Saturday, November 7, 2009
ETs Own Nome
Film Review - THE FOURTH KIND (2009)
Story by Olatunde Osunsenmi and Terry Robbins
Screenplay by Olatunde Osunsanmi
Directed by Olatunde Osunsanmi
If earnestness equaled entertainment, then the makers of The Fourth Kind (so named for the most extreme level of alien encounter - abduction) would have a rip-snorter on their hands. This story of alien abductions among the citizenry of Nome, Alaska during 2000 is told with a solemnity that borders on self-righteousness, and is intercut with purportedly "real" footage of the individuals and incidents involved. The attention spent on making this story appear "based on actual events" is considerable, making those errors that cause it to collapse upon itself all the more regrettable.
From the hazy miasma of the coniferous North, striding to the camera a la The Ghost Whisperer, emerges actress Milla Jovovich to tell us that what we are about to see is real and often disturbing (but in a PG-13 sort of way, I'm guessing), and that she will be assaying the role of the central figure in the story, psychologist Abigail Tyler. We soon cut to an interview conducted by director Osunsanmi with the "real" Tyler - pale, gaunt, her skull clearly visible beneath the skin. Her testimony, woven throughout the film, is the most arresting element in the movie, delivered with a quiet resignation bordering on fatalism, and...well, I'm going to talk more about her in just a bit.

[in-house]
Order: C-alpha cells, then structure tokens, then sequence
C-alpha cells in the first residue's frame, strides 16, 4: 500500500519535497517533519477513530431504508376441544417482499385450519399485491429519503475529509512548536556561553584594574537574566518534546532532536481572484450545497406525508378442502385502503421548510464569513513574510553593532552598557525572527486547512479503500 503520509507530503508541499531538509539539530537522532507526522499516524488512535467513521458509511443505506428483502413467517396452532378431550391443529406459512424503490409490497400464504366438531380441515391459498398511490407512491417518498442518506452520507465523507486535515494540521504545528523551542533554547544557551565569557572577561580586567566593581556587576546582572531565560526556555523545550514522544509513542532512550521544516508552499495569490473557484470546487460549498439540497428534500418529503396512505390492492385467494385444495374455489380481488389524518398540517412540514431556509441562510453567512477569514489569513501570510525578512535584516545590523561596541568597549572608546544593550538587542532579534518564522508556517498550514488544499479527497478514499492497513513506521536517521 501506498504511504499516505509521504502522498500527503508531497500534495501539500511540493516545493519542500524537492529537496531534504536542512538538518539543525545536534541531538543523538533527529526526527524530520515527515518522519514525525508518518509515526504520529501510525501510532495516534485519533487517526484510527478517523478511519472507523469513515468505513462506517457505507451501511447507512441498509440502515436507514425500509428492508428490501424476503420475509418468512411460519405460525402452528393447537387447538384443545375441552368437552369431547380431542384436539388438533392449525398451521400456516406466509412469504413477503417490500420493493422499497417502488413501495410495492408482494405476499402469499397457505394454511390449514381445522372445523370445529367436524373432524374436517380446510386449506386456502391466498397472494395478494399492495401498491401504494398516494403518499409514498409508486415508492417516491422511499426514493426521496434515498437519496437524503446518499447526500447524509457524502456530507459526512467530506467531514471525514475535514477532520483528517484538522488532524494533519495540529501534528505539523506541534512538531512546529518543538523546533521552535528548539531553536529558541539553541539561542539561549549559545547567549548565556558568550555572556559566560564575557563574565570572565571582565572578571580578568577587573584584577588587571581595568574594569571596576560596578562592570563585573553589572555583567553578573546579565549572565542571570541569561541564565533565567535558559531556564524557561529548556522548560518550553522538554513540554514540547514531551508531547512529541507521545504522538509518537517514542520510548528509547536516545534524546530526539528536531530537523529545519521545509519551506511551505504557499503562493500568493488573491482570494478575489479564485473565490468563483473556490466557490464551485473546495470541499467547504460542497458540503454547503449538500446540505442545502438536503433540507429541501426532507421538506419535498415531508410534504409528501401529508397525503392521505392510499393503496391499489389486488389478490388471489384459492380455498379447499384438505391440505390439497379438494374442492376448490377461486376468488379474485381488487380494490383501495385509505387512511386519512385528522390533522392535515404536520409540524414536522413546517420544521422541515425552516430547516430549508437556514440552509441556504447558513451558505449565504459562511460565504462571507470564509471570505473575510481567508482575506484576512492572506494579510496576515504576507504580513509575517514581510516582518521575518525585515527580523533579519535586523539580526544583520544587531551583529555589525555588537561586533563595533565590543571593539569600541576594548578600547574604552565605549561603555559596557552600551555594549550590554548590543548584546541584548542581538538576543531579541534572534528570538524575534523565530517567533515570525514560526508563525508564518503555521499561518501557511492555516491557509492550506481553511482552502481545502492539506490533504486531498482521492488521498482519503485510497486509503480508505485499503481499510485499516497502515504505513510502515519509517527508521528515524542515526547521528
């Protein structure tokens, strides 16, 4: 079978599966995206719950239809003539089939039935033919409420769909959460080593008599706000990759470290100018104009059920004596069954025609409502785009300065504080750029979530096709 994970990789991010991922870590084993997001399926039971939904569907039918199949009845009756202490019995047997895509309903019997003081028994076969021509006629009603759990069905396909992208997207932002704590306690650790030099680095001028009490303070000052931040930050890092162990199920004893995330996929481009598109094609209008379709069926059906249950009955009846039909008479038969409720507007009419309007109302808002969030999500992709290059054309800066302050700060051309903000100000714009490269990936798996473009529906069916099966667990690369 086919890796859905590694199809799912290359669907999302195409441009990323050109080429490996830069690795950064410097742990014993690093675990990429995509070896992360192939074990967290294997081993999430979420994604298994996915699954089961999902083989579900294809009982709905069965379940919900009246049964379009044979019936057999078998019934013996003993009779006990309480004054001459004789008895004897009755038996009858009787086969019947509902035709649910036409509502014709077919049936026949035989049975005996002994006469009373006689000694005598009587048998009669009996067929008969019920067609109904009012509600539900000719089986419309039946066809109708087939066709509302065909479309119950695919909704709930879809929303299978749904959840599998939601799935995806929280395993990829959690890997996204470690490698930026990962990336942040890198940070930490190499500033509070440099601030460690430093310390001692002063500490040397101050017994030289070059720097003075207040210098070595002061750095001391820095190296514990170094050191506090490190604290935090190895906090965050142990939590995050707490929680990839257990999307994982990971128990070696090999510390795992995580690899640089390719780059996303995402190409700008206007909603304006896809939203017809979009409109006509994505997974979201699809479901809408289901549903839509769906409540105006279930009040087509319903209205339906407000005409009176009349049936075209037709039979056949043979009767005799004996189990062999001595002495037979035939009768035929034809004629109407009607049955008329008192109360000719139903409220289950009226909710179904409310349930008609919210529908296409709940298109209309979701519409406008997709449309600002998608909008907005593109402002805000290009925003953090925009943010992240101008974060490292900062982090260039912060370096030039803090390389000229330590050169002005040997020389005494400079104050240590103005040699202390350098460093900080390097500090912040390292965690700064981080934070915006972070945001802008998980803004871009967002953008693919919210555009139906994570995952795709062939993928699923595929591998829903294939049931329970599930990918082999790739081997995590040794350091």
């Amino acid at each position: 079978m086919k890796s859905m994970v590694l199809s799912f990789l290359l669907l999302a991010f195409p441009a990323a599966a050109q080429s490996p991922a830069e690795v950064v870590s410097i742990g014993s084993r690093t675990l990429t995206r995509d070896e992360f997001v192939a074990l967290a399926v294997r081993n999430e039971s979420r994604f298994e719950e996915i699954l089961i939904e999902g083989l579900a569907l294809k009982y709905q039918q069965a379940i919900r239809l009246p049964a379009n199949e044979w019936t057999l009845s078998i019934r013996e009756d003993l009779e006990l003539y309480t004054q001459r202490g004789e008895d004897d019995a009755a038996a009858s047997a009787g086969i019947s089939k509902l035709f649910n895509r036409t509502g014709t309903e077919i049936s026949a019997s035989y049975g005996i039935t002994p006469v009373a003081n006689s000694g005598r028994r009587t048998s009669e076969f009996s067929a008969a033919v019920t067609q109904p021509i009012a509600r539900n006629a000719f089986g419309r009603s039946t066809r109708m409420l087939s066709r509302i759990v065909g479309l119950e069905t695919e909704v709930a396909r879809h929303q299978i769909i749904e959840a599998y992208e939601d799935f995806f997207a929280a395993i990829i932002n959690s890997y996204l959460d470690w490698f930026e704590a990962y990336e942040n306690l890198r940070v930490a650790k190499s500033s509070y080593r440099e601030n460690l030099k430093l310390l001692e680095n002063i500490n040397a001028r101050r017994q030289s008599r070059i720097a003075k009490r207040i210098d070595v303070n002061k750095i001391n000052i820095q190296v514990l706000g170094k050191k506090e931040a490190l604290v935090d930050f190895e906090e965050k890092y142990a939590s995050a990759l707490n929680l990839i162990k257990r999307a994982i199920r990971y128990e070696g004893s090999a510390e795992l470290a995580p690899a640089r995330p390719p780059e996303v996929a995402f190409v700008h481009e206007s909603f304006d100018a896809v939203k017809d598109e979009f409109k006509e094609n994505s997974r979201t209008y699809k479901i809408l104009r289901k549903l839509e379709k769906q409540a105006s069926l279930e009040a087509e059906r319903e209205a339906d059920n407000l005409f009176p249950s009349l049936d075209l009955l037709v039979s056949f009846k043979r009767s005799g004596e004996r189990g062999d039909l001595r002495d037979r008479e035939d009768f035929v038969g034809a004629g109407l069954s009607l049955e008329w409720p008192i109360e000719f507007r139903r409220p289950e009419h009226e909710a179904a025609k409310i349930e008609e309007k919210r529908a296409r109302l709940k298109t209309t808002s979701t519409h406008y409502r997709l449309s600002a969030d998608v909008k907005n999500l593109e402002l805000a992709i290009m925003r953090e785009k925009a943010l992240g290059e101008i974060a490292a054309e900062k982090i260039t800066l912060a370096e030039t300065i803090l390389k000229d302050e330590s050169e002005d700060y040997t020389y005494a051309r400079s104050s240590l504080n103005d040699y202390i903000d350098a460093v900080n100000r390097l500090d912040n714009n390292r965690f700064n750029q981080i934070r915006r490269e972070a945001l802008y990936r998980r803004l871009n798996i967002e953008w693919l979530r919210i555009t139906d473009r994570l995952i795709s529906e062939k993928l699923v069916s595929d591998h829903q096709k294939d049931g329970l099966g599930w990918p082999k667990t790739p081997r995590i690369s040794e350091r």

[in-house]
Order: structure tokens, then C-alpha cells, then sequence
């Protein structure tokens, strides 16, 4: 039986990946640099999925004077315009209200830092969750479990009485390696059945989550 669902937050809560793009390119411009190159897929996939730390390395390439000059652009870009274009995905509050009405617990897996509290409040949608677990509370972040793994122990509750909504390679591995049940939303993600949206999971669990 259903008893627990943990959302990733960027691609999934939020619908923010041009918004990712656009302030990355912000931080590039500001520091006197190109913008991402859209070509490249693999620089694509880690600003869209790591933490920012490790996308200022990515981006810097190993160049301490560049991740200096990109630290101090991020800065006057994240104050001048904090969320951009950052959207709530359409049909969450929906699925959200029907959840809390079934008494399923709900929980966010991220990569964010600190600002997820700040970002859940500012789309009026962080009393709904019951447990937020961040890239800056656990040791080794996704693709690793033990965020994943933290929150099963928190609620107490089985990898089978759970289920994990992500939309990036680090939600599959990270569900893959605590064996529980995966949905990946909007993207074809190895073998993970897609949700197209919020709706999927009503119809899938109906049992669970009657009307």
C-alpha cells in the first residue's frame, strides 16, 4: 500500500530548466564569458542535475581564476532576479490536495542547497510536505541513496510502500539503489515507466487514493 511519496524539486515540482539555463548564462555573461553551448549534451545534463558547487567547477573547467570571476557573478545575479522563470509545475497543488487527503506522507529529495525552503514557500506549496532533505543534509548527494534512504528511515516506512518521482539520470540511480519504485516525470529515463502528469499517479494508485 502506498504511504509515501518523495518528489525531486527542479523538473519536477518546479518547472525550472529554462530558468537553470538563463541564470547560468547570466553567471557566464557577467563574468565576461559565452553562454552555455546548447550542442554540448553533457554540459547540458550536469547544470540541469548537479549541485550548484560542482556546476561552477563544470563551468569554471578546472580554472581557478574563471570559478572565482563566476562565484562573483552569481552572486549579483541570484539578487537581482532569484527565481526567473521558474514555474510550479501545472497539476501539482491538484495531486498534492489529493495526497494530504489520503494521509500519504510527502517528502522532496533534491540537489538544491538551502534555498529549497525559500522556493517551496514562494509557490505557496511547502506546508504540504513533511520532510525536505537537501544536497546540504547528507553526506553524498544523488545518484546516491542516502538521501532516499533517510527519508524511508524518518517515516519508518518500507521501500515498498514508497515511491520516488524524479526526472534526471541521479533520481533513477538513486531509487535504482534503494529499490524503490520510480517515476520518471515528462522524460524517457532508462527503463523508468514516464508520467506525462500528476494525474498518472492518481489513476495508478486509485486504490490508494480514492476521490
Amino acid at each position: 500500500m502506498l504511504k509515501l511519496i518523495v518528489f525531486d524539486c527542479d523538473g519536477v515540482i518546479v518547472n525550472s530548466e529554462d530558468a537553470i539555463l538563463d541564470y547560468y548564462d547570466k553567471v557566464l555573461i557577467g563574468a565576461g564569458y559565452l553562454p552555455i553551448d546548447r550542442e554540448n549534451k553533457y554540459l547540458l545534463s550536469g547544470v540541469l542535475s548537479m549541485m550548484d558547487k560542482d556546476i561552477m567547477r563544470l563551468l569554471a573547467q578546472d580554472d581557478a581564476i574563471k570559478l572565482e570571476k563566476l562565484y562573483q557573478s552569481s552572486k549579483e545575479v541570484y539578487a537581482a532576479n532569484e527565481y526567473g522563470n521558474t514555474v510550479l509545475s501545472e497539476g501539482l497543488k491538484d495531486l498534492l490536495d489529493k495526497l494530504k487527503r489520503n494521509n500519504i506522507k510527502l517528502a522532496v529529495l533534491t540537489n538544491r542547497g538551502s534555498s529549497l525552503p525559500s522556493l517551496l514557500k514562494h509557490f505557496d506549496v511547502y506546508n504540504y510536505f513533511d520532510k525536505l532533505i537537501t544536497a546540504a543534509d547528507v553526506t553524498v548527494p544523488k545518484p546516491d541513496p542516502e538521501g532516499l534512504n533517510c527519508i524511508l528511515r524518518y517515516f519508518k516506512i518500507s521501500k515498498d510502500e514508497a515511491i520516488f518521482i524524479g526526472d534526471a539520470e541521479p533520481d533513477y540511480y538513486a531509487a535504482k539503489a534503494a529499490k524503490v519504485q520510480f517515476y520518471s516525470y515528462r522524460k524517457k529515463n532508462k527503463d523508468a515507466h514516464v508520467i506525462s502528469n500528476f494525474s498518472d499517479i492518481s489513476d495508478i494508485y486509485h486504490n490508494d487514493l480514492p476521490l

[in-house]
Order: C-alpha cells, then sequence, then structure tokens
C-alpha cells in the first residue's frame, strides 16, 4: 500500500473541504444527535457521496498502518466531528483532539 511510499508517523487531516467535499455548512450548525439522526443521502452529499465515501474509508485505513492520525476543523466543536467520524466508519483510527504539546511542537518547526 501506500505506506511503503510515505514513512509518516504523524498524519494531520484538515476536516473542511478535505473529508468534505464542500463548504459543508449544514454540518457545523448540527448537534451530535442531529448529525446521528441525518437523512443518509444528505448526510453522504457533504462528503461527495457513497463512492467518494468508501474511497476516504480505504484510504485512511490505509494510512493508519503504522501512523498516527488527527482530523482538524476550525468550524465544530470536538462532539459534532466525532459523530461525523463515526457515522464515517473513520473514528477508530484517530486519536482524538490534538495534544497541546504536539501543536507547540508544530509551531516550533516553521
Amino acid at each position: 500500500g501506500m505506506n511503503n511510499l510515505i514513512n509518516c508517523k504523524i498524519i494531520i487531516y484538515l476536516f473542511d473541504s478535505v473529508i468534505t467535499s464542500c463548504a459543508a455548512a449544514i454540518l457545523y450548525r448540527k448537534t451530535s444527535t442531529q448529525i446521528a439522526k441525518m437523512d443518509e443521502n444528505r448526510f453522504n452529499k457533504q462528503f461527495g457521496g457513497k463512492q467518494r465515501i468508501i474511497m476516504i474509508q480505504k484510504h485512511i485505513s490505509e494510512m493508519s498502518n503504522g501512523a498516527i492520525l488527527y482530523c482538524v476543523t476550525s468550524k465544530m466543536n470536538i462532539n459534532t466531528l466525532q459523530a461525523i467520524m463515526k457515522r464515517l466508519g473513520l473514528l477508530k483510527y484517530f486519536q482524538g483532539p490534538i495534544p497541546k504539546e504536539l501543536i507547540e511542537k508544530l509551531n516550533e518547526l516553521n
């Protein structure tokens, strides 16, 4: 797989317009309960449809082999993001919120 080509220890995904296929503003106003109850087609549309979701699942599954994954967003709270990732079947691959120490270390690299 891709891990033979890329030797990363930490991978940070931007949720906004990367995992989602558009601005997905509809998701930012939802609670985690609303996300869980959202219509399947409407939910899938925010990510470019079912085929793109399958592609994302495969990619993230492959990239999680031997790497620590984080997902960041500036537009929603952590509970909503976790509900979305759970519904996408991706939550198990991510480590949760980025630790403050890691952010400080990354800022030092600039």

As we open upon the "reel" world, Jovovich is preparing to return to her practice in Nome two months after the death of her husband; he was stabbed in the chest by an unknown assailant as the two of them slept in their bed. (Say it with me - Whoa.) That trauma induced hysterical blindness in their little girl, and a resentful attitude in their young son. And then there's Nome; isolated from the rest of Alaska, accessible only by airplane, and, as the movie begins, overcast and frequently raining. To say that we are starting off bleak doesn't begin to really capture it.